Computational Information Design

1 Introduction

Biology has rapidly become a data-rich science, where the amount of data collected can outpace the speed with which it can be analyzed and subsequently understood. Sequencing projects have made available billions of letters of genetic code, as analysis continues to add layers of annotation that describe known or predicted features along the linear sequence. Ten years ago, a few thousand letters, representing a few hundred genes, were known from a small number of ‘model’ organisms, where today this has become billions of letters representing tens of thousands of genes across a rapidly growing number of organisms.

The quantity of such data makes it extremely difficult to gain a “big picture” understanding of its meaning. The problem is further compounded by the continually changing nature of the data, the result of new information being added, or older information being continuously refined. The amount of data necessitates new software-based tools, and its complexity requires extra consideration be taken in its visual representation in order to highlight features in order of their importance, reveal patterns in the data, and simultaneously show features of the data that exist across multiple dimensions.

One significant difficulty with such problems is knowing, given a set of data, how to glean meaningful information from it. To most, the process is entirely opaque. Fields such as statistics, data mining, graphic design, and information visualization each offer components of the solution, but practitioners of each are often unaware of, or unskilled in, the methods of the adjacent fields required for a solution.

Visual design—the field of mapping data to visual form—aids understanding, but typically does not address how to handle extremely large amounts of data. Data mining techniques can handle large amounts of data, but are disconnected from the means to interact with them. Software-based information visualization adds building blocks for interacting with and representing various kinds of abstract data, but typically the aesthetic principles of visual design are treated as less important or even superficial, rather than embracing their strength as a necessary aid to effective communication. For someone approaching a data representation problem (such as a scientist trying to visualize the results of a study involving a few thousand pieces of genetic data), they will often find it difficult to know where to begin (what tools to use or books to read are frequent questions). Similarly, it is difficult for the same person to critically evaluate the representation used, lacking the necessary background.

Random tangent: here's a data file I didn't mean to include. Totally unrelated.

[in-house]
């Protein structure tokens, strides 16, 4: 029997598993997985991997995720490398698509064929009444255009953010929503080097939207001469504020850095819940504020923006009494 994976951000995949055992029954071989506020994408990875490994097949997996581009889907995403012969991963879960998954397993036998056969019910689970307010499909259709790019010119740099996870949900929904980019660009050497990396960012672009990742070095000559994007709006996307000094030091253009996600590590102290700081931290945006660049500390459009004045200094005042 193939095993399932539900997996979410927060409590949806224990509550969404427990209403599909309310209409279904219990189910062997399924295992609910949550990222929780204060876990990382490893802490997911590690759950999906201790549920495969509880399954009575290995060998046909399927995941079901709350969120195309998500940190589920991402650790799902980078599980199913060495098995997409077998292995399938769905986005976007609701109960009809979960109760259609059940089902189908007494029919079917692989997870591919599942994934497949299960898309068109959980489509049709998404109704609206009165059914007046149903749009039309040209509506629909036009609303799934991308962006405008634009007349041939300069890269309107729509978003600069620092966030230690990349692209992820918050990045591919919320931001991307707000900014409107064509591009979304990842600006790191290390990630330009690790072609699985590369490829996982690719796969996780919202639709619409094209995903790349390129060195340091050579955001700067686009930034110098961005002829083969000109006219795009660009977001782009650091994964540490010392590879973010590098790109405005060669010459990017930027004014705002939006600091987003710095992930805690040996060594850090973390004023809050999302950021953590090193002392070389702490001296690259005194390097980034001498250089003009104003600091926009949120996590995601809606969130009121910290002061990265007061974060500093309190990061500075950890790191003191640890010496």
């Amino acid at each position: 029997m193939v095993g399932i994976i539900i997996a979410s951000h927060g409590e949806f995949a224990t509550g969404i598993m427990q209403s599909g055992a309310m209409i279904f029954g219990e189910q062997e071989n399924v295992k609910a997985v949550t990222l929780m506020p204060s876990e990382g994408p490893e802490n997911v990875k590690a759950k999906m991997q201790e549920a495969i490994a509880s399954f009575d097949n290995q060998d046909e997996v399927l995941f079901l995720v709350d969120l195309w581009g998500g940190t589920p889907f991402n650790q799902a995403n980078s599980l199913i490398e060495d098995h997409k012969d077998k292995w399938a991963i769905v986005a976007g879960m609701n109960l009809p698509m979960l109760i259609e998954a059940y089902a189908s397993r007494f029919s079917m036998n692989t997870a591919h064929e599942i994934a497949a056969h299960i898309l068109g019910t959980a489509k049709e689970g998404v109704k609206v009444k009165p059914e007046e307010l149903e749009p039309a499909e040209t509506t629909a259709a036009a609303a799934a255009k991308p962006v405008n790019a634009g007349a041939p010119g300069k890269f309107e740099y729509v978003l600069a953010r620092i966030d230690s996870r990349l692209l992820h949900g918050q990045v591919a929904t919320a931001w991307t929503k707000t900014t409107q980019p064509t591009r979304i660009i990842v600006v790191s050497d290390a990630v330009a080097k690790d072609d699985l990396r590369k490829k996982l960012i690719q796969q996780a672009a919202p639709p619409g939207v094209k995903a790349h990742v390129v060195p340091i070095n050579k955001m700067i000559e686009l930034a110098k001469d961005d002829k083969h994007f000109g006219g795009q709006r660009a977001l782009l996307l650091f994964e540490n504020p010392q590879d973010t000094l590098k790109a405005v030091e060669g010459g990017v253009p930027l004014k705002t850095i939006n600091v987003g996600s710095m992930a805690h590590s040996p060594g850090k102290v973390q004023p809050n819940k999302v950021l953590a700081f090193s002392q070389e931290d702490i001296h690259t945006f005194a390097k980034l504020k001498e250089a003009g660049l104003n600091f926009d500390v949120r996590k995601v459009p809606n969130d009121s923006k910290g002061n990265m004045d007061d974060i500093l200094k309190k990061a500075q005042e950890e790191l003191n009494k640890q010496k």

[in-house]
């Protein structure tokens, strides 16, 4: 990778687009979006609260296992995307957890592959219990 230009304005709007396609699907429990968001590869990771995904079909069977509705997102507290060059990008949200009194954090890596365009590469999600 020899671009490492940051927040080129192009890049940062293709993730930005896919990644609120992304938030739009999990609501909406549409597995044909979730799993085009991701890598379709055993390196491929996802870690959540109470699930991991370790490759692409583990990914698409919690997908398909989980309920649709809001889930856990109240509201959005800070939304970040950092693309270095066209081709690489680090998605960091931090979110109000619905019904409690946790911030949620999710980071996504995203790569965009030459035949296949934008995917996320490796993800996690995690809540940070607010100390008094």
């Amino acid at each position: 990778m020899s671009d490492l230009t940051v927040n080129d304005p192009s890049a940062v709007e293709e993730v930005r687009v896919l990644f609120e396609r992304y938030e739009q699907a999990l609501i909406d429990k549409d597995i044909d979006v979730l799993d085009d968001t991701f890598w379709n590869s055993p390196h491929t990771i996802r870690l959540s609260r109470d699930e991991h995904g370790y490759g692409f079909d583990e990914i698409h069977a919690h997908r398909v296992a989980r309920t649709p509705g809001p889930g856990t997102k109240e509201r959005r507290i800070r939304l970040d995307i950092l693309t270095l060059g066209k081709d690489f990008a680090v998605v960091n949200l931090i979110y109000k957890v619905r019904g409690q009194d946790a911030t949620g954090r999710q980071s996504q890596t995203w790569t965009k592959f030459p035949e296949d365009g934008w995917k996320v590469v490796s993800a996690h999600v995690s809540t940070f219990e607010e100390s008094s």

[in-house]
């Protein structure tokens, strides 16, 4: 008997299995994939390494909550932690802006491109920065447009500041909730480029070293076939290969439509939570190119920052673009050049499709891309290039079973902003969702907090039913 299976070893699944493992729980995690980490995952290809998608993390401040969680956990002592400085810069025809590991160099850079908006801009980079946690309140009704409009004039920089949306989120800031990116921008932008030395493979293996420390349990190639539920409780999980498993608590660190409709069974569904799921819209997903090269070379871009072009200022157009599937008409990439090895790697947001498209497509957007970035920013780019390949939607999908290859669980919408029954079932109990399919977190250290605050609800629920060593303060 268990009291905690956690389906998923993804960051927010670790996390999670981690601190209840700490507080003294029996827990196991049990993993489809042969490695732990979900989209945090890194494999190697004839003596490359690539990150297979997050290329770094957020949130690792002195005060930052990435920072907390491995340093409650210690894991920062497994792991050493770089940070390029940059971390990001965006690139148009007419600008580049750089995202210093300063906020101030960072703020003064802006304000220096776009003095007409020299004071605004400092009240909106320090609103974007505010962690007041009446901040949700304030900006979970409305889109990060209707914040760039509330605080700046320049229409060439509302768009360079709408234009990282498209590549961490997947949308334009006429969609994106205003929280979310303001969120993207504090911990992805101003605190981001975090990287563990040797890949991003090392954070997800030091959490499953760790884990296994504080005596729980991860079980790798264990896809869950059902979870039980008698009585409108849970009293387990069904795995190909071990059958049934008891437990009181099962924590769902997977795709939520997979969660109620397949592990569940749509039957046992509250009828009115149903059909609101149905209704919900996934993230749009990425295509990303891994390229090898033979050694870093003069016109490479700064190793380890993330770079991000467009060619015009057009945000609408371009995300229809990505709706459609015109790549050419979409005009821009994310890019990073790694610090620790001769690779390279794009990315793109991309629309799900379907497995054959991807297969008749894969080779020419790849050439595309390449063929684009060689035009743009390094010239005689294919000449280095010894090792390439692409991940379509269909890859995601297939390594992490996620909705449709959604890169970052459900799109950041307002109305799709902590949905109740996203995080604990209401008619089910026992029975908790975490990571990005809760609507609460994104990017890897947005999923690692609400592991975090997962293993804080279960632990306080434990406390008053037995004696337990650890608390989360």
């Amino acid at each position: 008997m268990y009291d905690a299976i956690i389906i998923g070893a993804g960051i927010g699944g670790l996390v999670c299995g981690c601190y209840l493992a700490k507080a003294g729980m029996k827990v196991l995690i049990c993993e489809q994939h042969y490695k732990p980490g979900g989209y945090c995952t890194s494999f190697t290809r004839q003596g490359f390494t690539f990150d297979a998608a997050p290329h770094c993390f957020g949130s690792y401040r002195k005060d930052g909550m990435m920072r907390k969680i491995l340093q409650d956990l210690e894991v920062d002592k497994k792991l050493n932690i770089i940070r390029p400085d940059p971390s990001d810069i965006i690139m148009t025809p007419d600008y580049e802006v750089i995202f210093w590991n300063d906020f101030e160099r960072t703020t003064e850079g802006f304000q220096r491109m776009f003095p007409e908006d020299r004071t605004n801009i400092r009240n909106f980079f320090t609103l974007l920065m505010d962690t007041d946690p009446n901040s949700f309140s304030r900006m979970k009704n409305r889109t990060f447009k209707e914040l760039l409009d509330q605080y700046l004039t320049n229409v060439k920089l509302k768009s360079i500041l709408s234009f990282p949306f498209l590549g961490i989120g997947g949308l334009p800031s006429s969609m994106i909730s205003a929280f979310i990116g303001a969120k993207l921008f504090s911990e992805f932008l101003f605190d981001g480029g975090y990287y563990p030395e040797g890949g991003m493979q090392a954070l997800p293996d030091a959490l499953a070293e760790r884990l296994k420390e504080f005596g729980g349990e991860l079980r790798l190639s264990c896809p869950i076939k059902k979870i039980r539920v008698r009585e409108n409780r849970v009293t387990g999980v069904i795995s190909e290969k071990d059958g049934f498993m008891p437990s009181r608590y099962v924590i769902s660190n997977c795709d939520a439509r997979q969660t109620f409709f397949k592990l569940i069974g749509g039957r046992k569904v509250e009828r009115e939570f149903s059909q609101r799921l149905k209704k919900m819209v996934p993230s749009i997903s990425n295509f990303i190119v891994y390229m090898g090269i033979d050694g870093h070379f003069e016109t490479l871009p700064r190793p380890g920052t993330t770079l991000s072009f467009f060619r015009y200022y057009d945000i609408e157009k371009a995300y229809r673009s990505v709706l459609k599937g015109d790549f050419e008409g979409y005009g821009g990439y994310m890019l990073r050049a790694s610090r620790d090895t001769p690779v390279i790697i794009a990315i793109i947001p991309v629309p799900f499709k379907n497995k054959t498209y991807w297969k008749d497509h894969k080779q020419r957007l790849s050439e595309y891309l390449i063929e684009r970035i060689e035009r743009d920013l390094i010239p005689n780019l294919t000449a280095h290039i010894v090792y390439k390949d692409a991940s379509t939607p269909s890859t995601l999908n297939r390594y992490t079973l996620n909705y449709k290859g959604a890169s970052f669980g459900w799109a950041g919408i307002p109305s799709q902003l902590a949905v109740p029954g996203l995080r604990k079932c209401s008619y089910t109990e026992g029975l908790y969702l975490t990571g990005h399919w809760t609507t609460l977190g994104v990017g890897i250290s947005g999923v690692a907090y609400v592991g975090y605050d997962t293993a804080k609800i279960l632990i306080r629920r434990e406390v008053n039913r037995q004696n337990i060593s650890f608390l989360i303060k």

In order to properly address the issue of complex data visualization, several fields need to be reconciled as parts of a single process. By combining the necessary skills into a single, clearly documented field, they are made more accessible to those with some partial set of them—graphic designers can learn the computer science necessary for visualization, or statisticians can communicate their data more effectively by understanding the visual design principles behind data representation. The methods themselves are not new, but their isolation to individual fields has prevented them from being used as a whole, since it is rare for someone to obtain the requisite background in each.

This document outlines a process titled Computational Information Design that seeks to bridge the individual disciplines, placing the focus instead on the data and how it is to be considered—rather than from the viewpoint and tools of each individual field.

data & understanding

This thesis is about the path from data to understanding. The data under consideration might be numbers or lists or relationships between multiple entities. The primary focus is information visualization, where the data is primarily numeric or symbolic rather than physical (i.e. genetic sequence data, where an abstraction of a, c, g, t letters are used to describe a physical structure, and are dominated by layers of annotation that accompany it), as opposed to another category of visualization, which concerns representation of primarily the physical nature of its subject (i.e. the physical shape of a molecule, where the significance is placed on its shape, rather than numeric attributes that describe it). There is overlap between the two categories, but they’re used to describe the primary focus of the diagram (physical versus numeric features). These definitions are discussed further in the third chapter.

As a matter of scope, this thesis considers visual methods for the representation of data (as opposed to other methods, such as sound, see discussion in chapter eight). Because of its ability to process enormous amounts of data, the human visual system lends itself as an exceptional tool to aid in the understanding of complex subjects.


The process of understanding data begins with a set of numbers and a goal of answering a question about the data. The steps along this path can be described as follows: